3) ENDA will make gay people boring.
Rather than slogging through the old anti-gay canards tossed around by Anderson and Reid, the Daily Caller’s Patrick Howley took a novel tack in a Wednesday article, claiming that gay people were way more fun when they could be openly discriminated against. To locate this objection in Howley’s piece, however, one must first wade through several hundred words of part-bragging, part-insecure rambling about the author’s own flirtations with homosexuality:
Now, let me be clear. I love the gays. I have gay friends, gay mentors, gay acquaintances and associates. In fact, many people even assume that I am gay. Particularly women I’ve slept with. Also old men. A lot of old men. I mean, seriously, if balding, beady-eyed middle-aged men in sweaters were hot chicks, I’d be Ashton Kutcher. I’m practically on the cover of their magazines. I can’t even walk around DuPont Circle on early autumn evenings or interact with male bank tellers without getting eyed down like a side of ribs. It’s not even flattering. I know why it happens. I only get it because I’m skinny and I look like I’d be a bottom. It’s demeaning, really.
“Demeaning” is, indeed, the appropriate word here, but not quite in the sense that Howley uses it.
Anyway, Howley’s broader point is, apparently, that ENDA will represent the final stake in the coffin of gay subversiveness. He describes the bill as “another anti-business piece of legislation that allows self-identified cultural victims to sue their employers after they get fired,” then notes:
At least creepy old gay dudes cowering in the corners of Metro stations are still keeping things interesting. Their weird, trembling, ballpoint ink stains-on-their-buttoned-down-shirts brand of gayness is in line with the hallmarks and the tenets of the gayness that I know and love.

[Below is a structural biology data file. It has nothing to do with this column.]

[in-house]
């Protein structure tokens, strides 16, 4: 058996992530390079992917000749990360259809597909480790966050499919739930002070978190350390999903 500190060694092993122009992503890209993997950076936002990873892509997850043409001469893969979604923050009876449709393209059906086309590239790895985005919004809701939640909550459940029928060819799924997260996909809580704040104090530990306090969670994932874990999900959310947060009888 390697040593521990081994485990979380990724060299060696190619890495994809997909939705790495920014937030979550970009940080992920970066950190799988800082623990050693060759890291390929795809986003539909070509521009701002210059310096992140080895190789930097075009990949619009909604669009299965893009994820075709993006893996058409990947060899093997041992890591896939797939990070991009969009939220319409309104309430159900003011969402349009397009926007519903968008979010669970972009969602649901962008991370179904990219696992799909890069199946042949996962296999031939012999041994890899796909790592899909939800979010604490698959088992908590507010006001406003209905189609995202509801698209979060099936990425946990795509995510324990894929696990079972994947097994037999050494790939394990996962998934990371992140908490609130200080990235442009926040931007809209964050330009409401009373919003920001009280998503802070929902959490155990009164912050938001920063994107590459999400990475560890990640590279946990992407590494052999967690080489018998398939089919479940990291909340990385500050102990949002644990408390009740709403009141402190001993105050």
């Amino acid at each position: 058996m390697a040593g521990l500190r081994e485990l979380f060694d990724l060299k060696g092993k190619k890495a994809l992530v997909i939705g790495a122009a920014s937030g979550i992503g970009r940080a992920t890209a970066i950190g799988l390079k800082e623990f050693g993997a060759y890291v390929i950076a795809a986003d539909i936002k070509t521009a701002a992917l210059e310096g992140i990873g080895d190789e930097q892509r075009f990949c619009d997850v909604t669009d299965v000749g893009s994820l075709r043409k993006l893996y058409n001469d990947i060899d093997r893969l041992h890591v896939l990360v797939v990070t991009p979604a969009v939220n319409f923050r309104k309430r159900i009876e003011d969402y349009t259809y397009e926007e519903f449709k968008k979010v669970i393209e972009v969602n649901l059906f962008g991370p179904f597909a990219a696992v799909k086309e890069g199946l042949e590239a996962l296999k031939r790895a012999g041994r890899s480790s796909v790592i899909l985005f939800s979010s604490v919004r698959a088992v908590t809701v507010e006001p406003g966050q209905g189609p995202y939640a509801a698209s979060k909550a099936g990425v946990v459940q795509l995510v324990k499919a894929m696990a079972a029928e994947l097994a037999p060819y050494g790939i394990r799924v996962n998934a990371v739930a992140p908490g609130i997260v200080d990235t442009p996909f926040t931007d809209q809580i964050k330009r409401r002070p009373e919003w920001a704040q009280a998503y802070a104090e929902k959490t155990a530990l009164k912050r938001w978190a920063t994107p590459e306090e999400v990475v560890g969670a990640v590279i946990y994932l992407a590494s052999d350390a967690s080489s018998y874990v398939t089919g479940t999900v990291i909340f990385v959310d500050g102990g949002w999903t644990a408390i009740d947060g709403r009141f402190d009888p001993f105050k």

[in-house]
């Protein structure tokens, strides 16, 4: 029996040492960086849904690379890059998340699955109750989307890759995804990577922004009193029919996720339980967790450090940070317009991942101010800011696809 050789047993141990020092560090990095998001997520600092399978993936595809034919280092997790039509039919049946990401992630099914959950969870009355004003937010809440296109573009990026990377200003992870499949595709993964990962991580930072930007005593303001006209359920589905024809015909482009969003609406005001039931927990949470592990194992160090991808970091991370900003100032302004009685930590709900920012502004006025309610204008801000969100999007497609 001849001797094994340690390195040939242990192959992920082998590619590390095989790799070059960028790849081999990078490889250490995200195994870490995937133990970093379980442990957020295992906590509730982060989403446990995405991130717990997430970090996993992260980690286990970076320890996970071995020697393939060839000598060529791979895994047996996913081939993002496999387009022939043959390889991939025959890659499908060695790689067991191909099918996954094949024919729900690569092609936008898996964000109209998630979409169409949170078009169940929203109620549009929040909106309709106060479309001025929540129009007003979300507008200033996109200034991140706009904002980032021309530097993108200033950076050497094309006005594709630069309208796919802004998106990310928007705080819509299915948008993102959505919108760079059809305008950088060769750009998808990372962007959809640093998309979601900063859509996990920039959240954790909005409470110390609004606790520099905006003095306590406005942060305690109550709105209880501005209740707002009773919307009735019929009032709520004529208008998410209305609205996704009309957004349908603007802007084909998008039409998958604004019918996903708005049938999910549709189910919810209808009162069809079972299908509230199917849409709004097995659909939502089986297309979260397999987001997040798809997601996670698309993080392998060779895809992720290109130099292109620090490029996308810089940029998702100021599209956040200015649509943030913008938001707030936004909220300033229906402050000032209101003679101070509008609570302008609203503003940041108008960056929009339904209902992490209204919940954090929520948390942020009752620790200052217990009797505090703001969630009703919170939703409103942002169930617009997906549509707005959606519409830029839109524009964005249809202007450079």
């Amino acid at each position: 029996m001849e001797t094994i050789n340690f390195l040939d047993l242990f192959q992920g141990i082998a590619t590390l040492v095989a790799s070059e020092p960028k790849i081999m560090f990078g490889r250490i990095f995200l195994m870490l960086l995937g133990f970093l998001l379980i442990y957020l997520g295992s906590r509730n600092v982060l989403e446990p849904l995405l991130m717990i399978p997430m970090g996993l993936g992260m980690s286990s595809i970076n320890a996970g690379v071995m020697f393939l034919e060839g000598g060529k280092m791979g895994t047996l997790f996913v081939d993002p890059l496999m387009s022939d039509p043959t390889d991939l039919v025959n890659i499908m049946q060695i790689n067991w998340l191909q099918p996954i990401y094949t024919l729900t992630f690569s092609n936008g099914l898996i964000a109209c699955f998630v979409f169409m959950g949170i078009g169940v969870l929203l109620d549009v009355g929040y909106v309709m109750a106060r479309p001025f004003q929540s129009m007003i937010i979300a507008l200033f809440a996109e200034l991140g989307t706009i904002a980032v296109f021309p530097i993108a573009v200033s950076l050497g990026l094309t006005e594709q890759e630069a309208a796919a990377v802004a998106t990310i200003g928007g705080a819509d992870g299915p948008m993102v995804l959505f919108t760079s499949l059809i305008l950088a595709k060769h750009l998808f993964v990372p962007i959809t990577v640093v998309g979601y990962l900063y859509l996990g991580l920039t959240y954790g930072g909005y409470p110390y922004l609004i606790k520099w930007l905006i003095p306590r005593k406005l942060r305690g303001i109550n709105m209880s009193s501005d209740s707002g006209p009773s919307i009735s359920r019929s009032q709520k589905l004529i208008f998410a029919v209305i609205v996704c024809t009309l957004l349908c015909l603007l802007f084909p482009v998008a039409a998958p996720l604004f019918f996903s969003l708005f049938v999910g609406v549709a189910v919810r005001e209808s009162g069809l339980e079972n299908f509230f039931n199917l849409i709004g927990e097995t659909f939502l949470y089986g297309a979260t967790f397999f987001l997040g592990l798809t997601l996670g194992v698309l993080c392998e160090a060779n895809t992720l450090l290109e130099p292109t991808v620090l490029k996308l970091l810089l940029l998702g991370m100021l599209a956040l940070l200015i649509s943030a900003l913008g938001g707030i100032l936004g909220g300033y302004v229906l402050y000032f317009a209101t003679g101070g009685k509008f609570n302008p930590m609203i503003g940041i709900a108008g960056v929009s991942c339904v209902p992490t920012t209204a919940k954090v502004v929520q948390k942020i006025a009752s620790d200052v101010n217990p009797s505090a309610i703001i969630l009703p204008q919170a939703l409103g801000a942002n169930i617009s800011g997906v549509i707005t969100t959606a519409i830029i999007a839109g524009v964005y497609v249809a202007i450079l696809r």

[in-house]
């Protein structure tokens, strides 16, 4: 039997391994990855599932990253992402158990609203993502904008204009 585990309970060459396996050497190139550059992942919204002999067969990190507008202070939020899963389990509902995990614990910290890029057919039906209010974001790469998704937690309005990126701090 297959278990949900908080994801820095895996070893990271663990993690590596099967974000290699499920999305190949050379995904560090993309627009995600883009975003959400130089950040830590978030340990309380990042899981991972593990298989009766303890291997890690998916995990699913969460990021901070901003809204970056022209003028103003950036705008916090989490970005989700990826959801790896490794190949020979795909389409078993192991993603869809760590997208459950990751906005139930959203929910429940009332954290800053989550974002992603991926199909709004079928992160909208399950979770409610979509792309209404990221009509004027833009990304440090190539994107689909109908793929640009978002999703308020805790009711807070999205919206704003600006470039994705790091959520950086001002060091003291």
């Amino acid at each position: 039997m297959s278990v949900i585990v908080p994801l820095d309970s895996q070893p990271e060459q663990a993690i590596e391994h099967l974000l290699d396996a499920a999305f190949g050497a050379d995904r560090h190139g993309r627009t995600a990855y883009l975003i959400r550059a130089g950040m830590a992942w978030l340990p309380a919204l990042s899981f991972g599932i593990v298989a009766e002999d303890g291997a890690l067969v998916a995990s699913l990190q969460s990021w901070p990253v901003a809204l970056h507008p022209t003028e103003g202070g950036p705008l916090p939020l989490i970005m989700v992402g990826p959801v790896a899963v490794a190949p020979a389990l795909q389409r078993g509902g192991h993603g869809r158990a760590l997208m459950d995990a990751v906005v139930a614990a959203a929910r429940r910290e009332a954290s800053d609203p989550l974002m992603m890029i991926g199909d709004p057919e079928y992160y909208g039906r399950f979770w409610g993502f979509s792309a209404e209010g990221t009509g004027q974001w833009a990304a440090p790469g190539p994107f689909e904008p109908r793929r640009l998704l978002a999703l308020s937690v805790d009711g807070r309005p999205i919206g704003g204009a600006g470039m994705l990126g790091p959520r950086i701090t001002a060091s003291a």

It is true, I suppose, that gay culture was, on the whole, more flamboyant and daring back when gay people were living on the fringes of society. But this daringness came at the expense of living on the fringes of society. The thrust of Howley’s argument—that gay people were way more fun when they were marginalized, and ENDA will ruin that fun once and for all—is condescending and vaguely insulting. He co-opts the language of radical gay activists in order to support an anti-gay conservative agenda, all while simultaneously flaunting his gay cultural credentials. (Mommie Dearest? Tales of the City? Maybe he is a bottom!) It’s a strange piece of performance art, and not a particularly successful one: Gay people, once bestowed with basic rights, can still be just as flamboyant or nontraditional as they want. But they must receive those rights first. Being colorful and daring is a choice; being gay is not. It makes no sense to argue that gay people can only preserve their culture by also preserving the pernicious discrimination that has kept them marginalized for most of modern history.
As the ENDA debate continues, plenty more dumb arguments will bubble to the surface as anti-gay activists fight to preserve their perceived right to discriminate. I’ll be surprised, though, if any are silly enough to trump these three. ENDA is a worthy bill with noble goals and few real drawbacks. And in the not-too-distant future, it will be sewn into America’s web of nondiscrimination laws. When that day comes, we’ll look back at Anderson, Reid, and Howley and wonder not what they were thinking, but whether they were even thinking at all.